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Persicaria perfoliata - L.

Common Name Asiatic tearthumb
Family Polygonaceae
USDA hardiness Coming soon
Known Hazards Although no specific mention has been made for this species, there have been reports that some members of this genus can cause photosensitivity in susceptible people. Many species also contain oxalic acid (the distinctive lemony flavour of sorrel) - whilst not toxic this substance can bind up other minerals making them unavailable to the body and leading to mineral deficiency. Having said that, a number of common foods such as sorrel and rhubarb contain oxalic acid and the leaves of most members of this genus are nutritious and beneficial to eat in moderate quantities. Cooking the leaves will reduce their content of oxalic acid. People with a tendency to rheumatism, arthritis, gout, kidney stones or hyperacidity should take especial caution if including this plant in their diet since it can aggravate their condition[238].
Habitats Wet thickets and by rivers in lowland all over Japan[58]. Moist, open, uncultivated land at elevations of 900 - 1400 metres in Nepal[272].
Range E. Asia - China, Japan, Korea, India.
Edibility Rating    (1 of 5)
Other Uses    (0 of 5)
Weed Potential Yes
Medicinal Rating    (1 of 5)
Care
Moist Soil Wet Soil Semi-shade Full sun
Persicaria perfoliata Asiatic tearthumb


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Persicaria perfoliata Asiatic tearthumb
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Summary


Physical Characteristics

 icon of manicon of flower
Persicaria perfoliata is a ANNUAL/PERENNIAL growing to 1.8 m (6ft). It is in flower from July to August, and the seeds ripen from August to October. The species is hermaphrodite (has both male and female organs) and is pollinated by Insects.
Suitable for: light (sandy), medium (loamy) and heavy (clay) soils. Suitable pH: acid, neutral and basic (alkaline) soils. It can grow in semi-shade (light woodland) or no shade. It prefers moist or wet soil.

UK Hardiness Map US Hardiness Map

Synonyms

Persicaria perfoliata.

Habitats

Edible Uses

Tender young leaves and shoots - raw or cooked. Used as a vegetable[272]. Seed - raw or cooked. It is rather small and fiddly to utilize. The ripe fruits (seeds) are eaten fresh, especially by children[272].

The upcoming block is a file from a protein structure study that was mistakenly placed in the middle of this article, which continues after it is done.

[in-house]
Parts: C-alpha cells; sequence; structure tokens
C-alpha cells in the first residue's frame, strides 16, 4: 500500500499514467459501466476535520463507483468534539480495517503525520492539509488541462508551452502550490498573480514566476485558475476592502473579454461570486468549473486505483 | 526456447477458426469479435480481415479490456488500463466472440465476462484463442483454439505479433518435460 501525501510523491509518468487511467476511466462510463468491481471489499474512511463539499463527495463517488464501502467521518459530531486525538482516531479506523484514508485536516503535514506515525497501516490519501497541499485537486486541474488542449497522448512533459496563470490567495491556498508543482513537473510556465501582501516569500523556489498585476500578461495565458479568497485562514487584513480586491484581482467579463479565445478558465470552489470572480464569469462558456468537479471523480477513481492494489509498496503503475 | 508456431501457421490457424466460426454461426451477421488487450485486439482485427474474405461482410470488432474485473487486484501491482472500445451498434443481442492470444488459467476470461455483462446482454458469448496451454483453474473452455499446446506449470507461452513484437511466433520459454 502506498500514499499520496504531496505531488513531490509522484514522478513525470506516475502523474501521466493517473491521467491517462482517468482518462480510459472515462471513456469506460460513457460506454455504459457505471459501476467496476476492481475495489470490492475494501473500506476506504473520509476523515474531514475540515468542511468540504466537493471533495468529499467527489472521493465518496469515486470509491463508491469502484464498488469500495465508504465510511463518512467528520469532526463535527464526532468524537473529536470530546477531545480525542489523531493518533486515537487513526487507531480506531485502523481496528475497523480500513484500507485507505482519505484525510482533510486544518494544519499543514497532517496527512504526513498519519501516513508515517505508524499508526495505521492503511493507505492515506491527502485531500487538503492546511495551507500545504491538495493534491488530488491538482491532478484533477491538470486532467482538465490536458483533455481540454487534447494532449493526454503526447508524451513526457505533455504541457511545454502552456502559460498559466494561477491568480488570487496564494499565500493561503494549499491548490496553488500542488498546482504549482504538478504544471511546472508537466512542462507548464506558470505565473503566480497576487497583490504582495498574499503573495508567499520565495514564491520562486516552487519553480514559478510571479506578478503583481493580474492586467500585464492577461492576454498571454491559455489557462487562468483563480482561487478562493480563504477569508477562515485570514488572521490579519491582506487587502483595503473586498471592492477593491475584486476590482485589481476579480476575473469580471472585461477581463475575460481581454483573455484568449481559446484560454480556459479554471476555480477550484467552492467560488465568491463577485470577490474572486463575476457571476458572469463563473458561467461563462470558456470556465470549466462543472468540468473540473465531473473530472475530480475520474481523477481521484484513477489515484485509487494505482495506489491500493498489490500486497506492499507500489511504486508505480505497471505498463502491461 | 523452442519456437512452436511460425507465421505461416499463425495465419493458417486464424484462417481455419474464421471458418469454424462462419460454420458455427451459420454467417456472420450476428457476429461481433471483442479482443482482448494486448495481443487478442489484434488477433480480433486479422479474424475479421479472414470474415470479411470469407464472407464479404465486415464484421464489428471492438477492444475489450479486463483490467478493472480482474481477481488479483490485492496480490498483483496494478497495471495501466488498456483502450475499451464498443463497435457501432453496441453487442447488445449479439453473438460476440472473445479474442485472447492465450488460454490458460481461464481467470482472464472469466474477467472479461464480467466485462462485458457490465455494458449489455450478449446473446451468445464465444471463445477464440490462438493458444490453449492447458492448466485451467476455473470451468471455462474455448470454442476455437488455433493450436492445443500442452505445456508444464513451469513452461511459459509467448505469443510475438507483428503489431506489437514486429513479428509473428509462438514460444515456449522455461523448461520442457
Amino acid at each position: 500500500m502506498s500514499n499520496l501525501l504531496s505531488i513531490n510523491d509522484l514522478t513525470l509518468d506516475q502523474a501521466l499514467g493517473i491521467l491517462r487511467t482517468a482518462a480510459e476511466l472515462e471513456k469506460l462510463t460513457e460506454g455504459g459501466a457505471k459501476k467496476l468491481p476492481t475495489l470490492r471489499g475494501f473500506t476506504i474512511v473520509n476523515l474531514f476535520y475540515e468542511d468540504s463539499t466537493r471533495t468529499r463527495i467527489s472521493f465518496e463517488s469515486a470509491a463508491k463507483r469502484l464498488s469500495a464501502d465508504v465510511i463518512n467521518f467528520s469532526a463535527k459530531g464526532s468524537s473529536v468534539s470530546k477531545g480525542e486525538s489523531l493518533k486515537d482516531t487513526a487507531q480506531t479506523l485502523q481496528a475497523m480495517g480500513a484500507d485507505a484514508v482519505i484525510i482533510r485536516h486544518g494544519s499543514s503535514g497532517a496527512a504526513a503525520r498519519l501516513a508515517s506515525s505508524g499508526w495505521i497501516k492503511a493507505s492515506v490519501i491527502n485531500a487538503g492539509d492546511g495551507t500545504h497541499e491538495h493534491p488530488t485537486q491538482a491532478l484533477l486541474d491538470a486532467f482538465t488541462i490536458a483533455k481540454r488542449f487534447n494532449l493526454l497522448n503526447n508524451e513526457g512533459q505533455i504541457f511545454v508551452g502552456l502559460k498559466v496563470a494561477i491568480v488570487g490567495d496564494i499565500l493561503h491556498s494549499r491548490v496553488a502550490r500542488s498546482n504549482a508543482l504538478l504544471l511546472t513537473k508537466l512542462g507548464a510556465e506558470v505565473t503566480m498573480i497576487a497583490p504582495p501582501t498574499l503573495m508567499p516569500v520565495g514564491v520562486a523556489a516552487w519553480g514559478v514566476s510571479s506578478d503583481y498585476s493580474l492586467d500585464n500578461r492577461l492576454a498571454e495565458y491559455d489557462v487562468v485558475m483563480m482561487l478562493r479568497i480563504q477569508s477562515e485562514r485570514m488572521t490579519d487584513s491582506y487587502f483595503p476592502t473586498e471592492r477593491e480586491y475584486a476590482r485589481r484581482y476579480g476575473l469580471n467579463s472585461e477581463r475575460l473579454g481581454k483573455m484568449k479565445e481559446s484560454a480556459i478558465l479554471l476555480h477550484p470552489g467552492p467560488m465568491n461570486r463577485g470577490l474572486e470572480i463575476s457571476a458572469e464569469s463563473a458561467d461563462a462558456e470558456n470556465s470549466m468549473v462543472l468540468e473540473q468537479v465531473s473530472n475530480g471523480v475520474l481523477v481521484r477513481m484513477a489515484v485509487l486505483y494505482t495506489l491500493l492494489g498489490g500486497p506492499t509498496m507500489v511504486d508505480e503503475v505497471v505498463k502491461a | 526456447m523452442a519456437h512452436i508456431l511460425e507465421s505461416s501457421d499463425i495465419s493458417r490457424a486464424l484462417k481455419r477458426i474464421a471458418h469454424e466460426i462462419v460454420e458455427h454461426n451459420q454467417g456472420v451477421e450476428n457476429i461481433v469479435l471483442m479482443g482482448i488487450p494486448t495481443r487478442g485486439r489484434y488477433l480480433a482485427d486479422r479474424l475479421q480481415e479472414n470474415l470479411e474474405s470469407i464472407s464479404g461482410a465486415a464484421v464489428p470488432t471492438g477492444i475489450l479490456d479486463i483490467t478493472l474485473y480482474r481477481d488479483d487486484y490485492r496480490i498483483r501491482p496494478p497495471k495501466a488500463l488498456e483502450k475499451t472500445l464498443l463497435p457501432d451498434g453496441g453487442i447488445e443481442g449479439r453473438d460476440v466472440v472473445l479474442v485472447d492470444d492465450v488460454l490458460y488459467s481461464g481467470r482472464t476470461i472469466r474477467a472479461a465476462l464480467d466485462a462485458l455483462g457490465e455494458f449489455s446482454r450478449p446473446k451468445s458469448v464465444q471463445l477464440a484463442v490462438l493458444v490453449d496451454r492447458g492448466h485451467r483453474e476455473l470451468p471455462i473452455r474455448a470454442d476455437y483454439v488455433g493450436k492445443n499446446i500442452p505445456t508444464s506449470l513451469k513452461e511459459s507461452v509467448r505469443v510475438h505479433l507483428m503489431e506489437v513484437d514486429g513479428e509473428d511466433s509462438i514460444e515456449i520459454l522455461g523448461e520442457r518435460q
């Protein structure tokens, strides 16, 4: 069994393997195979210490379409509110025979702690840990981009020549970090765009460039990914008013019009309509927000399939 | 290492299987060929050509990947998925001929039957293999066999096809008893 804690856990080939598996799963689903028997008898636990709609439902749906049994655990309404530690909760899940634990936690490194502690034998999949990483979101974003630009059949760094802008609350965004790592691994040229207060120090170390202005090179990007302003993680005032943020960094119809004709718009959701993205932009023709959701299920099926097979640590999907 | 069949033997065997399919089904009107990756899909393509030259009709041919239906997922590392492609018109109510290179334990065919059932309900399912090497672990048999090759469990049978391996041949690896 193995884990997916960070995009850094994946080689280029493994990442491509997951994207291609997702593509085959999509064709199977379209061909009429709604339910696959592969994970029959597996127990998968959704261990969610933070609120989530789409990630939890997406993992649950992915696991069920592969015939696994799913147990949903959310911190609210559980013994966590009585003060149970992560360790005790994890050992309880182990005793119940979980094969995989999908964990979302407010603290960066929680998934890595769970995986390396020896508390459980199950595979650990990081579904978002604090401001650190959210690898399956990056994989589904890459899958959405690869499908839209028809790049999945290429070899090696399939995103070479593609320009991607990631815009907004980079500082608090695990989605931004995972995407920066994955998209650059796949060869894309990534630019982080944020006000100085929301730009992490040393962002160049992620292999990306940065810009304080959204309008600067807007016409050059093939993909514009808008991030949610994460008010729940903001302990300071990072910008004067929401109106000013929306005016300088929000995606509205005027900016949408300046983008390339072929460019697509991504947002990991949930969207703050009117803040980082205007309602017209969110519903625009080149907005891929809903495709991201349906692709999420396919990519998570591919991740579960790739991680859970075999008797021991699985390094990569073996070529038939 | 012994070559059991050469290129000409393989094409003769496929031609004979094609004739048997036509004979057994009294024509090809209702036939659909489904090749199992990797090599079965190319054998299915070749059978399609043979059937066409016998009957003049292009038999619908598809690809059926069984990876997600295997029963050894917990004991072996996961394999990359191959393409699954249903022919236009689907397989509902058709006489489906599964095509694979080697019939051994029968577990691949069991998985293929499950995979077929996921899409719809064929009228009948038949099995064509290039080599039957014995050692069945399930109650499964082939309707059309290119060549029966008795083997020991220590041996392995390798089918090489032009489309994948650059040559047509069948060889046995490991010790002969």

Medicinal Uses

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The whole plant is depurative, diuretic and febrifuge. It is also used to stimulate blood circulation[147]. A decoction is used in the treatment of dysentery, enteritis, boils and abscesses, poisonous snake bites, haematuria, cloudy urine and traumatic injuries[147]. The juice of the leaves is used in the treatment of backaches[272].

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Other Uses

None known

Cultivation details

We have very little information on this species and do not know if it is hardy in Britain, though judging by its native range it should succeed outdoors in most parts of the country. We are not sure if it is a perennial or annual. The following notes are based on the general needs of the genus. Succeeds in an ordinary garden soil[1] but prefers a moisture retentive not too fertile soil in sun or part shade[200]. Repays generous treatment[1]. Plants seem to be immune to the predations of rabbits[233].

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Propagation

Seed - sow spring in a cold frame. Germination is usually free and easy. When they are large enough to handle, prick the seedlings out into individual pots and plant them out in the summer if they have reached sufficient size. If not, overwinter them in a cold frame and plant them out the following spring after the last expected frosts.

Other Names

If available other names are mentioned here

Found In

Countries where the plant has been found are listed here if the information is available

Weed Potential

Right plant wrong place. We are currently updating this section. Please note that a plant may be invasive in one area but may not in your area so it’s worth checking.

Conservation Status

IUCN Red List of Threatened Plants Status :

Related Plants
Latin NameCommon NameEdibility RatingMedicinal Rating
Polygonum persicariaRed Leg, Spotted ladysthumb12

 

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Botanical References

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